New University of Virginia School of Medicine insights into how the brain responds to seizures could help with development of much-needed treatments for patients who don’t respond to existing options.
Research by UVA’s Ukpong B. Eyo and Edward Perez-Reyes suggests immune cells called microglia play important, beneficial roles in controlling various types of seizures.
“Over the years, there has been debate as to the precise roles of microglia in seizure disorders, and the availability of precise tools to specifically target microglia without affecting other aspects of the brain has been lacking – until the approach we have employed in this study,” said Eyo, of UVA’s Department of Neuroscience and Center for Brain Immunology and Glia (the BIG Center), as well as the UVA Brain Institute.
Eyo said the study suggests enhancing the cells’ activities could offer a promising approach to treating seizures from a variety of causes.
Seizure disorders affect more than 65 million people around the world. In addition to immediate dangers caused by seizures, prolonged seizures called “status epilepticus” can cause permanent brain damage.
Seizures are commonly associated with epilepsy, but causes can vary, including infections, trauma and even low blood sugar.
Most existing seizure treatments target nerve cells called neurons. Better understanding the role of microglia could open the door to innovative approaches to preventing and managing seizures.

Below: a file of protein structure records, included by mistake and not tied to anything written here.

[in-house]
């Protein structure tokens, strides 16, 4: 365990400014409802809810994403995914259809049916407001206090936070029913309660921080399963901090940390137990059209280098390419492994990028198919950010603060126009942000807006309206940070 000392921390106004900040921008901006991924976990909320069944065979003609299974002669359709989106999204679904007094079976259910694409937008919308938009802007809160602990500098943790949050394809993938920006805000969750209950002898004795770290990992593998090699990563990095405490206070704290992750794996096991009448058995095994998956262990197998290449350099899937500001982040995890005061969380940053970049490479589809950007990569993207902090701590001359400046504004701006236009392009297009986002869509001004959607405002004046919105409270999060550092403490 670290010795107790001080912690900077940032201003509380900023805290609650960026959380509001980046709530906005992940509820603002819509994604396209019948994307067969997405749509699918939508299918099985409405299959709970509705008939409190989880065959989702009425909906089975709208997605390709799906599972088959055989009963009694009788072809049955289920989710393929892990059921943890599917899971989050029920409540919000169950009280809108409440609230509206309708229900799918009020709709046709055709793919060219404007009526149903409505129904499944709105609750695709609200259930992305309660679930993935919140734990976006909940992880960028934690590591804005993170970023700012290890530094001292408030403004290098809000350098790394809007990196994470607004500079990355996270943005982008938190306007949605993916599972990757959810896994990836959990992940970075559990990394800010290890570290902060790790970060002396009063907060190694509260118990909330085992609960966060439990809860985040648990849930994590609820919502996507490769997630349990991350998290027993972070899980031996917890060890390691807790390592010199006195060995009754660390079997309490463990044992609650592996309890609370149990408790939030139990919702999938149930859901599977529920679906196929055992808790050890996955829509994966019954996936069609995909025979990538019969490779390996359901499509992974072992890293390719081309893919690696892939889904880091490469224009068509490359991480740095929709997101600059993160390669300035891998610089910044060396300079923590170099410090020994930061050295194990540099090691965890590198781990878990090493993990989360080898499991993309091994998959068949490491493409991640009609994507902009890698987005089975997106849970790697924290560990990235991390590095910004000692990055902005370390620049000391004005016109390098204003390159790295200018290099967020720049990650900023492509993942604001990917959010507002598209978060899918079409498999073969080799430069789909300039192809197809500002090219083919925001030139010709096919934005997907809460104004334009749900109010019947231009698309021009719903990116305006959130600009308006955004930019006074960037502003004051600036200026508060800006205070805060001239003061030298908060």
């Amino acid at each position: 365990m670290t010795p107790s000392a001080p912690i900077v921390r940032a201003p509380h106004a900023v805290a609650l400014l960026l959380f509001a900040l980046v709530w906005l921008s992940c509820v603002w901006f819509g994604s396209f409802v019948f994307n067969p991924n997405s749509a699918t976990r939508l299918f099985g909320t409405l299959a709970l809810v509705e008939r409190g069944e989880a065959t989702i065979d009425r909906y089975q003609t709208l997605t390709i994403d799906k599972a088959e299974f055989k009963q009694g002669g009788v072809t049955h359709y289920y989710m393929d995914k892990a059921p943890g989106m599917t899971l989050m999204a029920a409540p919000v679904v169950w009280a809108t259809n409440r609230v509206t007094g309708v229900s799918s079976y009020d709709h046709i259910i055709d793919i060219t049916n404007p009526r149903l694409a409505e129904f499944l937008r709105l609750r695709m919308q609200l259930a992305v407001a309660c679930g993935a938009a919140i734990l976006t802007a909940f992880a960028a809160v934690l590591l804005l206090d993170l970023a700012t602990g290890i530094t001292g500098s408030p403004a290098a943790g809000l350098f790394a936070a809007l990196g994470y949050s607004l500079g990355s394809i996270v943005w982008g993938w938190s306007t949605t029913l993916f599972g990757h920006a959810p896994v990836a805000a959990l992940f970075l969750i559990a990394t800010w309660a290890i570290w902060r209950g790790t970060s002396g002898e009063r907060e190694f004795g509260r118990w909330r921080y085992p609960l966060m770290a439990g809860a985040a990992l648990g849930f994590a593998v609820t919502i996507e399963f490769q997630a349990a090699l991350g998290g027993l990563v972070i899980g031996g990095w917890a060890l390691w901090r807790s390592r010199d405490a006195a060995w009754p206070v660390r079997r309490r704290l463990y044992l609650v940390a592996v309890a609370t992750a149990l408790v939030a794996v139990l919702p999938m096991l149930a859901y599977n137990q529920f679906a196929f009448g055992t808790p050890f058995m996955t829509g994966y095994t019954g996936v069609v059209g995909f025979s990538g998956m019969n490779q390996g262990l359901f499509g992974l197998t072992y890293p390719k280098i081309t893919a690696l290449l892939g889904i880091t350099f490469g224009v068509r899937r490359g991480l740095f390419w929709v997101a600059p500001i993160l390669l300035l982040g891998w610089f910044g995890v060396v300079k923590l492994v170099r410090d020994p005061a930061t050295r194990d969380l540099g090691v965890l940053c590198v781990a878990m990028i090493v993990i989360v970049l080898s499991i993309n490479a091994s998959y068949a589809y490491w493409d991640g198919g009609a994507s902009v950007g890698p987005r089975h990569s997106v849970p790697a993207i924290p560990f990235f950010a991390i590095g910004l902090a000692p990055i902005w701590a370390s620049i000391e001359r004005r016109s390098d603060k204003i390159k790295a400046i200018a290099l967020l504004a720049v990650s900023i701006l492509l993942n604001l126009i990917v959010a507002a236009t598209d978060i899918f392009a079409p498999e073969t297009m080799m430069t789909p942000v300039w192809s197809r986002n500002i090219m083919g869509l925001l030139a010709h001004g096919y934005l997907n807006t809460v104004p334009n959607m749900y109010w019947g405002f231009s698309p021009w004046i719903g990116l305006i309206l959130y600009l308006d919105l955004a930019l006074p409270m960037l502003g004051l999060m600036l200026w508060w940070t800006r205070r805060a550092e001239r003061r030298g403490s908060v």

“This study is a great example of UVA’s collaborative culture and the importance of seed funding by the UVA Brain Institute that got the ball rolling,” said Perez-Reyes, of UVA’s Department of Pharmacology and the UVA Brain Institute. “We hope to apply this knowledge to develop novel gene therapies for epilepsy and quiet the brain storms that are seizures.”
UVA’s new research has produced several promising leads for scientists to pursue.
“Given our comprehensive research program. encompassing both basic science research and clinical research on seizure disorders. as well as our strong network of research collaborations, the University of Virginia is a great place to continue to make such advances,” Eyo said.
The researchers published their findings in the scientific journal Glia. The team consisted of Synphane Gibbs-Shelton, Jordan Benderoth, Ronald P. Gaykema, Justyna Straub, Kenneth A. Okojie, Joseph O. Uweru, Dennis H. Lentferink, Binita Rajbanshi, Maureen N. Cowan, Brij Patel, Anthony Brayan Campos-Salazar, Perez-Reyes and Eyo.
The work was made possible by critical seed funding from the UVA Brain Institute, which builds and supports interdisciplinary neuroscience research teams across UVA to address major societal challenges related to the brain. That allowed researchers to obtain funding from the National Institutes of Health (grant R01NS122782). Additional support came from The Owens Family Foundation.
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